PROCEDURE

After a telephone screen, potential participants had an in-person assessment. They were given a full explanation of the study, signed written informed consent, and were interviewed by a study psychiatrist to establish that they met all study criteria. An interviewer confirmed the BDD diagnosis and used the SCID-I16 to identify comorbid diagnoses. Eligible patients proceeded to a 2-week, single-blind placebo run-in, followed by 16 weeks of active medication (8 weeks receiving clomipramine, the active treatment, and 8 weeks receiving desipramine, the active control, with the order determined randomly). Both BDD and comorbid diagnoses were reconfirmed after the placebo run-in by a study psychiatrist and psychologist. All study personnel were blind to patients' medication conditions.

Of 40 eligible patients, 35 began the placebo run-in. Baseline severity of illness was assessed before and after this phase using the 3 BDD measures. Inclusion and exclusion criteria were reconfirmed after the placebo run-in. Eleven of the initial 40 did not enter active treatment: 5 did not return for subsequent appointment(s), 4 decided not to participate, 1 dropped out for medical reasons, and 1 dropped out due to perceived placebo adverse effects. No patients improved while receiving placebo (BDD-CGI improvement scores of 1 or 2). Therefore, 29 subjects entered active treatment. Of these, 18 completed the full 16 weeks, and another 5 completed at least 12 weeks (8 weeks of one phase and at least 4 weeks of the other). Six of the 29 dropped out without completing 12 weeks: 4 dropped out because of desipramine-related adverse effects (3 in the first phase and 1 in the second), 1 was dropped after missing multiple appointments while receiving desipramine (in phase 1), and 1 refused to continue after responding to clomipramine in phase 1.

A flexible titration schedule was used. For the first medication, patients were initially given 25 mg/d and slowly increased to a maximum of 250 mg/d or the highest tolerated dose. If adverse effects occurred, dosage increases were made slowly based on clinical judgment. During the first week of the second phase, the first medication was crossed over to an equivalent dose of the second. The mean (SD) dosages attained were 138 (87) mg/d for clomipramine and 147 (80) mg/d for desipramine.

The treating psychiatrist, who met with patients weekly for the first 4 weeks of each phase and biweekly for the last 4 weeks, adjusted medication, recorded adverse effects, monitored clinical state, conducted primary outcome measures, and offered general encouragement and support, but did not conduct insight-oriented, cognitive, or behavioral therapy. A study psychologist, kept blind to adverse effects and dosing schedule, conducted evaluations at 4-week intervals on both primary outcome and secondary rating scales.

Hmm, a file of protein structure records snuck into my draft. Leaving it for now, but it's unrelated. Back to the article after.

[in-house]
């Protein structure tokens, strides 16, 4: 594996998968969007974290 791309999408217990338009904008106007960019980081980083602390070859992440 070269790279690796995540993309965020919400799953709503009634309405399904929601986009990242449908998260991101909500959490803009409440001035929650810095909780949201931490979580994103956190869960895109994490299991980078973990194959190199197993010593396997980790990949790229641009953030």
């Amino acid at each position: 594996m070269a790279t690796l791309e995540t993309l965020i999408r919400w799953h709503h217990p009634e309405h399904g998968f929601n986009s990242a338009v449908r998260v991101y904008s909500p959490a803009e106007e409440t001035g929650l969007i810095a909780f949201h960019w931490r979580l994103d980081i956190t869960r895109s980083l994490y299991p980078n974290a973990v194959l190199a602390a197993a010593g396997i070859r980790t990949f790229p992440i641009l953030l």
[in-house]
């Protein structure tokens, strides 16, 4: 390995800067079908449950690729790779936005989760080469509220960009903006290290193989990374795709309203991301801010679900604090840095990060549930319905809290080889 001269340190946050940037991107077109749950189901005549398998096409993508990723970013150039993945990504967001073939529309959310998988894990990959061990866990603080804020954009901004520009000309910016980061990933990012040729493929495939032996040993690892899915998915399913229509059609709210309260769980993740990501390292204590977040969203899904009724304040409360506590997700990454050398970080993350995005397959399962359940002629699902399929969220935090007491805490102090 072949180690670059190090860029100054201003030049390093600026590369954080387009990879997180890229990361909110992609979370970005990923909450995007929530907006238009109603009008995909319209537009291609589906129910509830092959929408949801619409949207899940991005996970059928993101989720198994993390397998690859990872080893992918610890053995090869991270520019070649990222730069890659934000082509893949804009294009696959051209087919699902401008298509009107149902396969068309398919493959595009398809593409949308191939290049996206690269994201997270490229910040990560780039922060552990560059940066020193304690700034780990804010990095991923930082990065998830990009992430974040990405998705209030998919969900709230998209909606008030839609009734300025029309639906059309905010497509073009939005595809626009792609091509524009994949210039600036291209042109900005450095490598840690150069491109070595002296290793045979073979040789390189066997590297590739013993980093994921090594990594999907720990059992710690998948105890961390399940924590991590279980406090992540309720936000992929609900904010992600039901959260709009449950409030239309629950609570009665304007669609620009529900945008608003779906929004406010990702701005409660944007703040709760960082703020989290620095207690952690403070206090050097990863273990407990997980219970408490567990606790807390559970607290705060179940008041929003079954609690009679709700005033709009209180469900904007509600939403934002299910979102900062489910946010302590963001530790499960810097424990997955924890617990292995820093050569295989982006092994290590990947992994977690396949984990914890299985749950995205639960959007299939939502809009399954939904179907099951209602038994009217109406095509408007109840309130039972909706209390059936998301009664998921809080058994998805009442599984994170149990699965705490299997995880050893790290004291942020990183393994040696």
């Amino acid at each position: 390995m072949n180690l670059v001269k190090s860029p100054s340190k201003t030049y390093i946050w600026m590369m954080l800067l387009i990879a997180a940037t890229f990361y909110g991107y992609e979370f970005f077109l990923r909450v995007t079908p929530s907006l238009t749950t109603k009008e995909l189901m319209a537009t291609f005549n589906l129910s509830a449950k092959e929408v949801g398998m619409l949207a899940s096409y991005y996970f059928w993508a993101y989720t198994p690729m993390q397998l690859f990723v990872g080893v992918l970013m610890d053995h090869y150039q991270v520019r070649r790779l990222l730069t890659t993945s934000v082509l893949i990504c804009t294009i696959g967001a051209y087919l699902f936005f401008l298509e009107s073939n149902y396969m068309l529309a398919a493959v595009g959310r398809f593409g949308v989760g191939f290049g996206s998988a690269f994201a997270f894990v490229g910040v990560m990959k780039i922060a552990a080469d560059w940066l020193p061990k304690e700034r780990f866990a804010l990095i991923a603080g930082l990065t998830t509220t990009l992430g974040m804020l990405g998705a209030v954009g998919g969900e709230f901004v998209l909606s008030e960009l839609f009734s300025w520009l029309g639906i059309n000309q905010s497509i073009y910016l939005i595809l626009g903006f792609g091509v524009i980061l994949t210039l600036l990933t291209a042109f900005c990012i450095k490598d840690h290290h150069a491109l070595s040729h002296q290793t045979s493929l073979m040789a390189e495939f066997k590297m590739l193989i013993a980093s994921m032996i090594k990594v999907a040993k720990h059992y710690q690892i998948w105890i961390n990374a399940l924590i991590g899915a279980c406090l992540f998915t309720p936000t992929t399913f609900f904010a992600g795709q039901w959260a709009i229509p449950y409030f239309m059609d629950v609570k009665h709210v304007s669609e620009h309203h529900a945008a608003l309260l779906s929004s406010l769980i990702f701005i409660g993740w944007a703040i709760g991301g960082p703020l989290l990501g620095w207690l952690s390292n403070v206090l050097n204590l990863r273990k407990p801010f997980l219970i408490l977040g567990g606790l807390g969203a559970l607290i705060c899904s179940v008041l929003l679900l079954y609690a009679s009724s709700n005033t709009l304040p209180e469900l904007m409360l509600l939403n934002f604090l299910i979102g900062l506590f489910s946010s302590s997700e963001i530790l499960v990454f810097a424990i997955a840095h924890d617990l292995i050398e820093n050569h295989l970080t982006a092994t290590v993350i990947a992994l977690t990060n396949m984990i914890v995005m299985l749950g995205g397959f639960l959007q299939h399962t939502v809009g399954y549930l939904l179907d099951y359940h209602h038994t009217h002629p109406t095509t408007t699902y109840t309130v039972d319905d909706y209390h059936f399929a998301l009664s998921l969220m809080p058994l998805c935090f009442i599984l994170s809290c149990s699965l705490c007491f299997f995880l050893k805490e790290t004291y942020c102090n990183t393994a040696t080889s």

STATISTICAL ANALYSIS

A minimum treatment rather than an intent-to-treat analysis was used owing to the difficulty of interpreting scores carried forward from one arm of a crossover design to the other. The minimum treatment analysis was based on data from the 23 patients who completed at least 4 weeks of both phases of treatment; within each phase, the last available value on each measure was carried forward. Post-placebo ratings are used as baseline ratings throughout.

For the 3 primary outcome measures (BDD-YBOCS, BDD-NIMH, and BDD-CGI), the mean of the psychiatrist's and psychologist's ratings was used. For each measure, a preliminary repeated-measures analysis of covariance (ANCOVA) examined the drug × covariate (baseline) interaction with drug and sequence as factors. If the covariate effects in the 2 drug conditions were not significantly different, the analysis was performed again without the covariate (ANOVA) for the within-subjects analysis (this is the same as using a common covariate effect for both drug conditions). Only significant covariate effects and interactions are discussed; the absence of significant covariate interactions implies that the association to baseline was similar in the 2 conditions. A secondary analysis used an ANCOVA to look at each of the 3 key variables for the first 8 weeks of the study alone. Paired t tests were used to assess pre-post change. One-sample t tests were used to test post-treatment improvement on the CGI vs 4 (no change). The McNemar test was used to test clomipramine vs desipramine response rates and adverse effects. Although directional hypotheses were stated, 2-tailed tests with α=.05 were used throughout.

To assess the effect of comorbid diagnosis on treatment outcome, comorbid diagnoses were coded into 4 categories: none, depression, social phobia, or OCD based on SCID-I diagnosis. If more than 1 current comorbid diagnosis existed, the most clinically significant disorder was used. The basic ANCOVA/ANOVA was expanded to a drug × sequence × comorbid diagnosis design (2 × 2 × 4), with the BDD-CGI as the dependent measure. To assess the effect of the severity of comorbid symptoms, correlations were computed between baseline severity of comorbid symptoms (HAM-D, YBOCS, Social Avoidance and Distress Scale, and Fear of Negative Evaluation Scale) and treatment outcome (BDD-CGI improvement).